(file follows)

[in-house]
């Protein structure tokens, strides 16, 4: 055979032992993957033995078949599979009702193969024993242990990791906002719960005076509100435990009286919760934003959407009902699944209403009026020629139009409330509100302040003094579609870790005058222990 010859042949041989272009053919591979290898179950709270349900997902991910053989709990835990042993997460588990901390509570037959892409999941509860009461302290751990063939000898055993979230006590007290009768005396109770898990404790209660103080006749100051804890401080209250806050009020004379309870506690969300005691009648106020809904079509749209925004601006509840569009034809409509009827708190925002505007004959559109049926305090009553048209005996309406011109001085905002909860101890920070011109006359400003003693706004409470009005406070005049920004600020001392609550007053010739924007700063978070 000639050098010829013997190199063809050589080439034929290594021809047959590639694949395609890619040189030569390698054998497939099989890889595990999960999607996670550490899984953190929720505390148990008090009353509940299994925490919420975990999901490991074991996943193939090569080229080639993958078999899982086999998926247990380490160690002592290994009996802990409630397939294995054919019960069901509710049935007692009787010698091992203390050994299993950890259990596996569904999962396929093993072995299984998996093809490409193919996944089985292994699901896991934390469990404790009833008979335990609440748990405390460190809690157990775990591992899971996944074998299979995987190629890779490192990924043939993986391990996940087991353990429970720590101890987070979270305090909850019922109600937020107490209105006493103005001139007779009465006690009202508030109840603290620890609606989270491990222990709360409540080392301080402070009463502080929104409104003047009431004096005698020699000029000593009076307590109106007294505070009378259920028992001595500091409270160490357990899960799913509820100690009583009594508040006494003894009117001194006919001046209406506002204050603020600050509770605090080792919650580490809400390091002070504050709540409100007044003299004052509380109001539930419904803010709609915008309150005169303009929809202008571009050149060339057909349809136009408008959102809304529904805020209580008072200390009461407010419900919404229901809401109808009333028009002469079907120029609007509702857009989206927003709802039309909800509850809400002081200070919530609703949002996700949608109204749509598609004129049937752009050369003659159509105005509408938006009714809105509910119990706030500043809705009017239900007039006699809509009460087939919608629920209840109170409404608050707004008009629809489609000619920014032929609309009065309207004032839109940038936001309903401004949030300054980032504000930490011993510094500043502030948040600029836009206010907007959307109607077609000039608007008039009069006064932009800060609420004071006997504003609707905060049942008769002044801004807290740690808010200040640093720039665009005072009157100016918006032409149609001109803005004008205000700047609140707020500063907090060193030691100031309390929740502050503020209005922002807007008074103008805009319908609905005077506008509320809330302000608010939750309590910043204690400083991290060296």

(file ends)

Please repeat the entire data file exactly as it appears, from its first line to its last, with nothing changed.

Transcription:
[in-house]
């Protein structure tokens, strides 16, 4: 055979032992993957033995078949599979009702193969024993242990990791906002719960005076509100435990009286919760934003959407009902699944209403009026020629139009409330509100302040003094579609870790005058222990 010859042949041989272009053919591979290898179950709270349900997902991910053989709990835990042993997460588990901390509570037959892409999941509860009461302290751990063939000898055993979230006590007290009768005396109770898990404790209660103080006749100051804890401080209250806050009020004379309870506690969300005691009648106020809904079509749209925004601006509840569009034809409509009827708190925002505007004959559109049926305090009553048209005996309406011109001085905002909860101890920070011109006359400003003693706004409470009005406070005049920004600020001392609550007053010739924007700063978070 000639050098010829013997190199063809050589080439034929290594021809047959590639694949395609890619040189030569390698054998497939099989890889595990999960999607996670550490899984953190929720505390148990008090009353509940299994925490919420975990999901490991074991996943193939090569080229080639993958078999899982086999998926247990380490160690002592290994009996802990409630397939294995054919019960069901509710049935007692009787010698091992203390050994299993950890259990596996569904999962396929093993072995299984998996093809490409193919996944089985292994699901896991934390469990404790009833008979335990609440748990405390460190809690157990775990591992899971996944074998299979995987190629890779490192990924043939993986391990996940087991353990429970720590101890987070979270305090909850019922109600937020107490209105006493103005001139007779009465006690009202508030109840603290620890609606989270491990222990709360409540080392301080402070009463502080929104409104003047009431004096005698020699000029000593009076307590109106007294505070009378259920028992001595500091409270160490357990899960799913509820100690009583009594508040006494003894009117001194006919001046209406506002204050603020600050509770605090080792919650580490809400390091002070504050709540409100007044003299004052509380109001539930419904803010709609915008309150005169303009929809202008571009050149060339057909349809136009408008959102809304529904805020209580008072200390009461407010419900919404229901809401109808009333028009002469079907120029609007509702857009989206927003709802039309909800509850809400002081200070919530609703949002996700949608109204749509598609004129049937752009050369003659159509105005509408938006009714809105509910119990706030500043809705009017239900007039006699809509009460087939919608629920209840109170409404608050707004008009629809489609000619920014032929609309009065309207004032839109940038936001309903401004949030300054980032504000930490011993510094500043502030948040600029836009206010907007959307109607077609000039608007008039009069006064932009800060609420004071006997504003609707905060049942008769002044801004807290740690808010200040640093720039665009005072009157100016918006032409149609001109803005004008205000700047609140707020500063907090060193030691100031309390929740502050503020209005922002807007008074103008805009319908609905005077506008509320809330302000608010939750309590910043204690400083991290060296």